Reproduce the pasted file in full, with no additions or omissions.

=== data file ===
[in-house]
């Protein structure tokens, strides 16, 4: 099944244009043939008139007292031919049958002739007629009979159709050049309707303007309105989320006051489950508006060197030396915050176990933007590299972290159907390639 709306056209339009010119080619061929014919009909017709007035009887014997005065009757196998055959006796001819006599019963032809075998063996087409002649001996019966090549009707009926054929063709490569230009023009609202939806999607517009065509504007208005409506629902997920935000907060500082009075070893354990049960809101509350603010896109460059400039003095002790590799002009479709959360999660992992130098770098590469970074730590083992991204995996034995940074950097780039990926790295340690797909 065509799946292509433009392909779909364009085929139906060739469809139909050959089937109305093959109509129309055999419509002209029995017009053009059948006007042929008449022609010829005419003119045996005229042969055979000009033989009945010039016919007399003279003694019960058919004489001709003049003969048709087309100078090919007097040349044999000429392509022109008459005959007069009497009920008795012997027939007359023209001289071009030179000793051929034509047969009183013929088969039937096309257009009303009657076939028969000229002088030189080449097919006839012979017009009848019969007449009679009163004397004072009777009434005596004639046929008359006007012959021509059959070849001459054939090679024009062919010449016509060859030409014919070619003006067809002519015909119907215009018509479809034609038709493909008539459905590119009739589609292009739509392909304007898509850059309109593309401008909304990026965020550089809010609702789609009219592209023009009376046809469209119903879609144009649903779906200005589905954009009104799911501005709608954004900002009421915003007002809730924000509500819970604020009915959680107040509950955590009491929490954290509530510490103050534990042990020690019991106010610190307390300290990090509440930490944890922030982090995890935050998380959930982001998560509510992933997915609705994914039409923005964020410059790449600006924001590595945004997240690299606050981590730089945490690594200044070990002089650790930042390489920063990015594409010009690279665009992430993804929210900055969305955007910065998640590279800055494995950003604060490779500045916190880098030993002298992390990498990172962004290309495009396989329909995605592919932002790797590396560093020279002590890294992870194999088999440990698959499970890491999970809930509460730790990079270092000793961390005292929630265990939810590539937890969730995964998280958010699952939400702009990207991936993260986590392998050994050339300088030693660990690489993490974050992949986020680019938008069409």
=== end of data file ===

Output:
[in-house]
């Protein structure tokens, strides 16, 4: 099944244009043939008139007292031919049958002739007629009979159709050049309707303007309105989320006051489950508006060197030396915050176990933007590299972290159907390639 709306056209339009010119080619061929014919009909017709007035009887014997005065009757196998055959006796001819006599019963032809075998063996087409002649001996019966090549009707009926054929063709490569230009023009609202939806999607517009065509504007208005409506629902997920935000907060500082009075070893354990049960809101509350603010896109460059400039003095002790590799002009479709959360999660992992130098770098590469970074730590083992991204995996034995940074950097780039990926790295340690797909 065509799946292509433009392909779909364009085929139906060739469809139909050959089937109305093959109509129309055999419509002209029995017009053009059948006007042929008449022609010829005419003119045996005229042969055979000009033989009945010039016919007399003279003694019960058919004489001709003049003969048709087309100078090919007097040349044999000429392509022109008459005959007069009497009920008795012997027939007359023209001289071009030179000793051929034509047969009183013929088969039937096309257009009303009657076939028969000229002088030189080449097919006839012979017009009848019969007449009679009163004397004072009777009434005596004639046929008359006007012959021509059959070849001459054939090679024009062919010449016509060859030409014919070619003006067809002519015909119907215009018509479809034609038709493909008539459905590119009739589609292009739509392909304007898509850059309109593309401008909304990026965020550089809010609702789609009219592209023009009376046809469209119903879609144009649903779906200005589905954009009104799911501005709608954004900002009421915003007002809730924000509500819970604020009915959680107040509950955590009491929490954290509530510490103050534990042990020690019991106010610190307390300290990090509440930490944890922030982090995890935050998380959930982001998560509510992933997915609705994914039409923005964020410059790449600006924001590595945004997240690299606050981590730089945490690594200044070990002089650790930042390489920063990015594409010009690279665009992430993804929210900055969305955007910065998640590279800055494995950003604060490779500045916190880098030993002298992390990498990172962004290309495009396989329909995605592919932002790797590396560093020279002590890294992870194999088999440990698959499970890491999970809930509460730790990079270092000793961390005292929630265990939810590539937890969730995964998280958010699952939400702009990207991936993260986590392998050994050339300088030693660990690489993490974050992949986020680019938008069409």